Willard's journals are divided into four eras of her life: Early Life, Evanston, Travels, and Later Life (WCTU). The eras are described below.
Encouraged by her mother, Frances Willard began to keep a diary on January 1, 1855. Her early life journals describe her life on a farm in Janesville, Wisconsin, and her experience at the Milwaukee Female Seminary, and include lively observations about everything around her--daily life, schoolwork, religion, the roles of men and women, as well as expressions of her hopes and ambitions.
Willard’s journals continue as she moves to Evanston, Illinois, to attend the North Western Female College, and then to pursue a teaching career. Her reaction to the Civil War; her sister’s and father’s deaths; her teaching experiences; and her relationships with friends and mentors, are representative of a Midwestern woman of her time, while also unique in the context of Willard’s development into a committed reformer and leader.
Willard’s account of her two-year tour of Europe and the Holy Lands fills 20 volumes (Travel), and alternately show Willard as the typical tourist, earnest student of art and culture, and commentator on foreign manners and morals (especially in regard to religion and to the role of women); she also finds time to reflect on her own life and goals as she enters her 30s.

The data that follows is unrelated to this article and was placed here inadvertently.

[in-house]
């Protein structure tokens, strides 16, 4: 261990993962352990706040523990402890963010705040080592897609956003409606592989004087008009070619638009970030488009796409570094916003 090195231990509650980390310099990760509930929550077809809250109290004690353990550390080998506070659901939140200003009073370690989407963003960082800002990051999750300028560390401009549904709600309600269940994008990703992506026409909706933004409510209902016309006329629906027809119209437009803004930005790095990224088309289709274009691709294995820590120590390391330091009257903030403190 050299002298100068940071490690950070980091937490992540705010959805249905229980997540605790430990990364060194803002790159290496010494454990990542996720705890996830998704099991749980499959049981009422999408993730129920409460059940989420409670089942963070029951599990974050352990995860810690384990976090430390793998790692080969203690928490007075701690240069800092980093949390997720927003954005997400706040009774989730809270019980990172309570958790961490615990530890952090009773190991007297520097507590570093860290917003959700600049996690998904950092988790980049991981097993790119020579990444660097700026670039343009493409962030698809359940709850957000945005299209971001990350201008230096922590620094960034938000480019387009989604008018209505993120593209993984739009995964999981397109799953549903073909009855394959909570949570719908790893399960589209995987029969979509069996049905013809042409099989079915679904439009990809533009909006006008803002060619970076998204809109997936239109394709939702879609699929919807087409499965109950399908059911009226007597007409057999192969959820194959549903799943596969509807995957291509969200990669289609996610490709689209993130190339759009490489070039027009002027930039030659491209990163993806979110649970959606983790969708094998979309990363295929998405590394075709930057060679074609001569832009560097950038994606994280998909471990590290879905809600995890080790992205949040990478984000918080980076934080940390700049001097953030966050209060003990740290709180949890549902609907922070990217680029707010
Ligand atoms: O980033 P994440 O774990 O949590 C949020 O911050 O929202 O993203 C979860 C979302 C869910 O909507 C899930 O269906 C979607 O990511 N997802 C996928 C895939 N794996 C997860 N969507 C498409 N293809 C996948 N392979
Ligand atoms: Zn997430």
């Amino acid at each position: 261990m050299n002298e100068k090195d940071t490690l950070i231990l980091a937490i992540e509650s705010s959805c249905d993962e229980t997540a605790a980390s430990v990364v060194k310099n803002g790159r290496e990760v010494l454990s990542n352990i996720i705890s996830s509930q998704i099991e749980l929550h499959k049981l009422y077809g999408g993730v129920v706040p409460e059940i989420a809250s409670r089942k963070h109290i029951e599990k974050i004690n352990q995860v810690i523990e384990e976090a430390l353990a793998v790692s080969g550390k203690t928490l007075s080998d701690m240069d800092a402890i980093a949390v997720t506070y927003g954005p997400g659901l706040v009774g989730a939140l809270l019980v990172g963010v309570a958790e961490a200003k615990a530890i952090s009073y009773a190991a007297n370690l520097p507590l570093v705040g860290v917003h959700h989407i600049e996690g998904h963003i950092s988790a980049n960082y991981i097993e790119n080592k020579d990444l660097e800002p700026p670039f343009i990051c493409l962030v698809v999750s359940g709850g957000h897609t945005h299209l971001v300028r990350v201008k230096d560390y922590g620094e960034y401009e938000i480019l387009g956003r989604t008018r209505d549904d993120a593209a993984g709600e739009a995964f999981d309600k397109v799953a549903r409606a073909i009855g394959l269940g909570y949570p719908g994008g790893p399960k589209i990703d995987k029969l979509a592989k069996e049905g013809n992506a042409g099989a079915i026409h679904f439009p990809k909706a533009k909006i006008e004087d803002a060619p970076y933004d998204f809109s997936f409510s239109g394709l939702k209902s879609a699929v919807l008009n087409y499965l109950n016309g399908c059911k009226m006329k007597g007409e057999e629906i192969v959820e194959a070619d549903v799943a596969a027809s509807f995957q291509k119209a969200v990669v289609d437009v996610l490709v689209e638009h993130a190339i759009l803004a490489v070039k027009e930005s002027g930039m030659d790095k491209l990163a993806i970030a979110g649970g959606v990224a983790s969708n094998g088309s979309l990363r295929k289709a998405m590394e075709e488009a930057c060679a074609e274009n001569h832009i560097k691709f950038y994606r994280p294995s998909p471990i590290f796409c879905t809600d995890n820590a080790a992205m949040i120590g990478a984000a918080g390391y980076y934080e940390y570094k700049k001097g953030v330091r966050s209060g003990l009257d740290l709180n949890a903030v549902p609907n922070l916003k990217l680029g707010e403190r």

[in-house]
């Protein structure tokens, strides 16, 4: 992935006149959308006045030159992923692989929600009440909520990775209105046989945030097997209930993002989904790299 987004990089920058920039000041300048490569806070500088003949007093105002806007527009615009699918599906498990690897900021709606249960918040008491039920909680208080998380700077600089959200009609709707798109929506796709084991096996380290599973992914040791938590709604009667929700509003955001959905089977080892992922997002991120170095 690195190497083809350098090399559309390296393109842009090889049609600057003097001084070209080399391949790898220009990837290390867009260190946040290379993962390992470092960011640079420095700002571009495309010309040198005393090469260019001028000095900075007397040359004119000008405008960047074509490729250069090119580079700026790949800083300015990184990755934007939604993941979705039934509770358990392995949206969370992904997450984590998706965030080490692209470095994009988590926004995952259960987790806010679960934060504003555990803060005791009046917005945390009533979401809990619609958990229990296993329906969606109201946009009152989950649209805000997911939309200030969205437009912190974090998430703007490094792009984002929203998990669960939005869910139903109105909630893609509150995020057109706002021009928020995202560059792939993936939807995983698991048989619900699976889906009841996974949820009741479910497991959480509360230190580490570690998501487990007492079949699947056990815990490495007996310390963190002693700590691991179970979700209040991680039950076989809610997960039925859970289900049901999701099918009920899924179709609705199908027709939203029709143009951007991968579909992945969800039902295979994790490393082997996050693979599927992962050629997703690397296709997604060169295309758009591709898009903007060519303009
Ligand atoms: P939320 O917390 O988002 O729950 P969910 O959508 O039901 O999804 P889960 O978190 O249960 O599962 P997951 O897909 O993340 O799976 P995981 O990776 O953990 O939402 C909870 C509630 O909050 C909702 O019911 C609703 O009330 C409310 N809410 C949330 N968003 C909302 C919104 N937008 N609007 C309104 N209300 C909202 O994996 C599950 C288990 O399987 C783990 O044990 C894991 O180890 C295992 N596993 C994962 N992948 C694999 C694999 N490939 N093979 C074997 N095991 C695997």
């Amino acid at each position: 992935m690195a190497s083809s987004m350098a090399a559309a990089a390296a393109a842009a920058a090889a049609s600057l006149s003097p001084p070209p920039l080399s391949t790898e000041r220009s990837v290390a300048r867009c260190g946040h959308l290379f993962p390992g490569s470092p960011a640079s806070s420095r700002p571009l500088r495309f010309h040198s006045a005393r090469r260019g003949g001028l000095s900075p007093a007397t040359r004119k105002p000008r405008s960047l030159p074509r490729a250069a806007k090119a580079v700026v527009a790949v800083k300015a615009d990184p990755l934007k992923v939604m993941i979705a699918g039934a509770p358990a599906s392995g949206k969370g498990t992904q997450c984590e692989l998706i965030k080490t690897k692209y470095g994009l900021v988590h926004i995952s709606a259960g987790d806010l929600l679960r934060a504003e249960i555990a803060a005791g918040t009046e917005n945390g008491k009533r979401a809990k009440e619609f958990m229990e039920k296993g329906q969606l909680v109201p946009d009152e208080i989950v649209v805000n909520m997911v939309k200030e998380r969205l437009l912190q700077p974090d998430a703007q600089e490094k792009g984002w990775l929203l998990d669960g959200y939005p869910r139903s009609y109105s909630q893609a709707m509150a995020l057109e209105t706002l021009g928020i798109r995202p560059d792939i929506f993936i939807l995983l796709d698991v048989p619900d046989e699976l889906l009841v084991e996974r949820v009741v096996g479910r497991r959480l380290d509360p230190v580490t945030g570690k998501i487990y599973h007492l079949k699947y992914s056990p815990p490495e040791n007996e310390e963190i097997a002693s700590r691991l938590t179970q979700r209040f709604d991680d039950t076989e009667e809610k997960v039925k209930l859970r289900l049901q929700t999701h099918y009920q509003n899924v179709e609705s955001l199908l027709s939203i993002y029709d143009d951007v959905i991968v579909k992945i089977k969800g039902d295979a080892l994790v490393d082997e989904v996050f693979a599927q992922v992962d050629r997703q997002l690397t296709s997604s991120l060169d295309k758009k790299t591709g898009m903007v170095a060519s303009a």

The later journals (WCTU/Later Life) record the continued growth of Willard’s thought as she deals with her mother’s death, the exhausting work of managing a world-wide organization (and the rise of factions within the WCTU that resisted Willard’s radical and wide-ranging Christian Socialist program), and the decline of her own health. Lists of meetings and appointments, interspersed with her typical lively commentary—even when she was 'tee-totally tired'—demonstrate her continuing dedication to 'Do everything' to make a better world.
SEARCHING THE JOURNALS
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